On 26 March 2013 a statement was tabled announcing that the remaining publicly owned mortgage-style (MS) student loan book was to be offered for sale by the Government under the Education (Student Loans) Act 1990 as amended by the Education (Student Loans) Act 1998.
Today, the Government are announcing the completion of that sale process. The purchaser is Erudio Student Loans Ltd, backed by a consortium composed of CarVal Investors and Arrow Global Ltd. Loans issued on behalf of the Scottish Government and the Department for Employment and Learning in Northern Ireland are also included in this sale, which my Department has undertaken in conjunction with the Student Loans Company (SLC).
The sold loans will continue to be administered by the SLC until they transfer to the purchaser in a few months’ time.
MS loans were available to eligible higher education students who were enrolled between 1990 and 1998. Borrowers are required to repay in fixed monthly instalments over a set period, typically five or seven years. Interest is charged at a rate equivalent to the retail prices index. Repayments can be deferred for a year at a time if a borrower’s income is below the threshold, which is 85% of the national average earnings. From 1 September 2013 the threshold is £28,775. There will be no change to borrowers’ terms and conditions (including interest rates) as a result of the sale; these are set down in regulations and borrowers’ credit agreements.
As a result of a competitive bidding process, Erudio Student Loans Ltd has agreed to pay £160 million for the portfolio of loans. Of this, approximately £43 million will be paid on migration of administration to Erudio. The price paid is greater than the estimated value to Government of retaining the loan book. The terms of the sale transfers the financial risks associated with loan repayments to the purchaser. Any impacts on the public finances will be decided by the Office for National Statistics. However, we would expect there to be a reduction of public sector net debt (PSND). The sale is in line with wider efforts to maximise the value of Government assets.
The sale process assessed all potential bidders against a strict set of criteria, including ensuring that they would provide suitable protections for borrowers upon taking over administration of the loans. Members of the consortium have a great deal of experience managing consumer debt and a history of treating customers fairly and I am content that they are a fit and proper owner of the loan book. They will have to adhere to strict Office of Fair Trading guidance about the treatment of borrowers which includes particular protections for vulnerable borrowers and those in financial difficulty. They have also committed to adhere to best practice guidance issued by the Credit Services Association.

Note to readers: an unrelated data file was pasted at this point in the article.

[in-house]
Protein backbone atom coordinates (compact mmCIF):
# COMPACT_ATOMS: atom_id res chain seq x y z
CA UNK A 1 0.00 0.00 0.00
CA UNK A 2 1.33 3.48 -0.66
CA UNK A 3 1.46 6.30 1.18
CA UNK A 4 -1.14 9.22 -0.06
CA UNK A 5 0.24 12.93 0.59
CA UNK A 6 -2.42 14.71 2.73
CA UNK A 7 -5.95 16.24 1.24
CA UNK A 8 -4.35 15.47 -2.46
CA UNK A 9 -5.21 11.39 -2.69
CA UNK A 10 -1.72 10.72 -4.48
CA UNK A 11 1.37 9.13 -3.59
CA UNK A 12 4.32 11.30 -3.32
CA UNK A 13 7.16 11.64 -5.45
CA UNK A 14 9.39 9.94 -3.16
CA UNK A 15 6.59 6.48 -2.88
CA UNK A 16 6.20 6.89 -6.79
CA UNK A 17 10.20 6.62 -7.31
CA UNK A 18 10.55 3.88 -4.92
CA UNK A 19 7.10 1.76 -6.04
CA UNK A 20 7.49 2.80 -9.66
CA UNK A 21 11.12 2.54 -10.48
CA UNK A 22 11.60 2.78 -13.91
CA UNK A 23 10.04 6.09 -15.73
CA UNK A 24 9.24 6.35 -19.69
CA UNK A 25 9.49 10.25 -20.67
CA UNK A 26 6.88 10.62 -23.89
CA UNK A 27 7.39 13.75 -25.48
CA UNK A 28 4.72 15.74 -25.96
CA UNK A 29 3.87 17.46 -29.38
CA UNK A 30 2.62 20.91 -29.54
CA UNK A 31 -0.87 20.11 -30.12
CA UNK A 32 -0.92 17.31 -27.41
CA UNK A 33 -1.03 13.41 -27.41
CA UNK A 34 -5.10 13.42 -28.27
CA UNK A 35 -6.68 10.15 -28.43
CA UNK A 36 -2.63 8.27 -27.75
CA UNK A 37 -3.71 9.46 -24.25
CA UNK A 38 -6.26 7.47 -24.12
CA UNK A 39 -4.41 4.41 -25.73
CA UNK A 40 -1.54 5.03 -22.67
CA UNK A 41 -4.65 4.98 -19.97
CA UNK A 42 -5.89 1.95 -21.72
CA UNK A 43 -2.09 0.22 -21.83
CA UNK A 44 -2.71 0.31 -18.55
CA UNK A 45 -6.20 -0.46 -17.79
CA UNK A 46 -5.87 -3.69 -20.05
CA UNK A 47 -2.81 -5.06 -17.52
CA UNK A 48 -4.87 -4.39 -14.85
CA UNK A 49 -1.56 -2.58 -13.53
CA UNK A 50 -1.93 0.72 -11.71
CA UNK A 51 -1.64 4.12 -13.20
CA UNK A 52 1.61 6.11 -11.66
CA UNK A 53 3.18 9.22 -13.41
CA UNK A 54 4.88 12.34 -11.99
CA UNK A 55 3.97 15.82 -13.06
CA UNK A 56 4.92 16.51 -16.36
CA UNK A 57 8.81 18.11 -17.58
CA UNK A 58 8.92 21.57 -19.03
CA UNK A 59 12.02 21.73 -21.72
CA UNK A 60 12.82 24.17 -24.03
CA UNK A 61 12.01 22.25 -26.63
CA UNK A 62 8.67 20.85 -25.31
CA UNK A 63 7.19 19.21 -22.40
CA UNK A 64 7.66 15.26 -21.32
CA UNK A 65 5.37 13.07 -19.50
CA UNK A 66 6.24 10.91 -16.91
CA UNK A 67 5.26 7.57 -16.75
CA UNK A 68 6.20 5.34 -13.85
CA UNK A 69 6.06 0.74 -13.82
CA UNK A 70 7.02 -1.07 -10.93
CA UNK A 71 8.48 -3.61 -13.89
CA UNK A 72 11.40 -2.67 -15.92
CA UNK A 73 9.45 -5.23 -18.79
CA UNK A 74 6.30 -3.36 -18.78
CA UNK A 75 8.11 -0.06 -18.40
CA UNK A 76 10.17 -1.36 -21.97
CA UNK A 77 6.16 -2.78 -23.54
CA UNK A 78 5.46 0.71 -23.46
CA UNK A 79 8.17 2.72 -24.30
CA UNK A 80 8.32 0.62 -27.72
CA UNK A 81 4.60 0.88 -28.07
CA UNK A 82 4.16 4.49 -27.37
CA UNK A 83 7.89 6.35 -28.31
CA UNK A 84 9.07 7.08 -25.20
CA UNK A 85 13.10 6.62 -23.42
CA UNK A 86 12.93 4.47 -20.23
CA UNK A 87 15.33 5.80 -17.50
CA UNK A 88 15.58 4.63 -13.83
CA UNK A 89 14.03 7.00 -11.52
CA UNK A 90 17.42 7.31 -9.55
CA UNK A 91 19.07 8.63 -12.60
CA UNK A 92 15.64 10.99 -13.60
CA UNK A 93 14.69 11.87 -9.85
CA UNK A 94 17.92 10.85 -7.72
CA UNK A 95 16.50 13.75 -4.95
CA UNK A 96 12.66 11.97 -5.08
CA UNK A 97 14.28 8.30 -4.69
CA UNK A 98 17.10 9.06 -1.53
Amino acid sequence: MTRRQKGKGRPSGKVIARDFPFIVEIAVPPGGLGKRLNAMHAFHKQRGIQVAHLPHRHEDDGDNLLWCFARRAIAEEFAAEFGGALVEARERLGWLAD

As envisaged in the 26 March statement, the price received is below the £890 million face value of the loans. The price paid for the loan book reflects the fact that the MS loan book is an old, closed portfolio whose value is deteriorating.
Most borrowers repaying their loans on schedule should have fully repaid by now according to the original loan terms. The vast majority of the remaining loans belong to borrowers who are earning below the deferment threshold and so at present have no obligation to repay under the terms of the loans, or who are currently not meeting their obligations under the terms of the loan agreement.
The amount the Student Loans Company (SLC) has been collecting from the portfolio has been reducing year-on-year and the private sector is better placed to maximise returns from the loan book. The SLC would require significant additional investment to increase collection rates, and even then the SLC would be unlikely to achieve the same levels of repayment as specialist private sector collectors. I therefore believe this sale represents good value for money for the taxpayer.
There were two previous sales of mortgage style loans in 1998 and 1999 which passed the majority of the performing MS loans to the private sector. The SLC has successfully ensured that 69% of the approximately 1 million borrowers retained after the previous sales have repaid in full by collecting £2.9 billion in repayments.
The sale allows the SLC to focus on its core business of supplying income contingent loans to current students and collecting repayments from these loans.
Income contingent repayment (ICR) loans, offered to students after 1998, have not been included in this sale. The Government are in the process of exploring options for the potential future sale of the ICR loan book.